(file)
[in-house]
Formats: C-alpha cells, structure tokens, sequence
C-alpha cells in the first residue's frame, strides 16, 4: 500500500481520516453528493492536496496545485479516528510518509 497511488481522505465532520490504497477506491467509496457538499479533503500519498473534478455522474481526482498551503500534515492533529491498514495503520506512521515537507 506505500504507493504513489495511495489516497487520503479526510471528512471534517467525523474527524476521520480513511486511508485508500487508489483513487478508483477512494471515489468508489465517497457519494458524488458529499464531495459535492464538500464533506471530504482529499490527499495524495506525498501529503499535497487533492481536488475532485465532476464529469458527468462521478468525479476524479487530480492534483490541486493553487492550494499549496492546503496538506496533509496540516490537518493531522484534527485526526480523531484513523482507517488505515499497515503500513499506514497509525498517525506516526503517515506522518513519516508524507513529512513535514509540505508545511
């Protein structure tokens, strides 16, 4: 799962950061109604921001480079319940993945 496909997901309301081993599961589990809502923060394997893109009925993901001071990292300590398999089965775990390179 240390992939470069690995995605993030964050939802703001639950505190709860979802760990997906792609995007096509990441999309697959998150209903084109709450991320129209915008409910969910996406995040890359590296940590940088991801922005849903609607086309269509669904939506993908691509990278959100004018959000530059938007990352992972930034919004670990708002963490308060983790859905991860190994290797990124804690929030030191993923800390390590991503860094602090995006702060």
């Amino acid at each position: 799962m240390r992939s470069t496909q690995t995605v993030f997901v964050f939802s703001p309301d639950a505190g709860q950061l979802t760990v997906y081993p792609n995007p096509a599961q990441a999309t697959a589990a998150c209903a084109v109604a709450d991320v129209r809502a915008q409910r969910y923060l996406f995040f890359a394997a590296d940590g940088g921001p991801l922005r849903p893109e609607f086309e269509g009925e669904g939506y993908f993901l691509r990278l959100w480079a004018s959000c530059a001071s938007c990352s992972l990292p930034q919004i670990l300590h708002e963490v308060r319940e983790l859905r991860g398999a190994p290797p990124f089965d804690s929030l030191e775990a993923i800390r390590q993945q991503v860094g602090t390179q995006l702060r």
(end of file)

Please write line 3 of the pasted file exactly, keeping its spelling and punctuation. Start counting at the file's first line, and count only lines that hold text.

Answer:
C-alpha cells in the first residue's frame, strides 16, 4: 500500500481520516453528493492536496496545485479516528510518509 497511488481522505465532520490504497477506491467509496457538499479533503500519498473534478455522474481526482498551503500534515492533529491498514495503520506512521515537507 506505500504507493504513489495511495489516497487520503479526510471528512471534517467525523474527524476521520480513511486511508485508500487508489483513487478508483477512494471515489468508489465517497457519494458524488458529499464531495459535492464538500464533506471530504482529499490527499495524495506525498501529503499535497487533492481536488475532485465532476464529469458527468462521478468525479476524479487530480492534483490541486493553487492550494499549496492546503496538506496533509496540516490537518493531522484534527485526526480523531484513523482507517488505515499497515503500513499506514497509525498517525506516526503517515506522518513519516508524507513529512513535514509540505508545511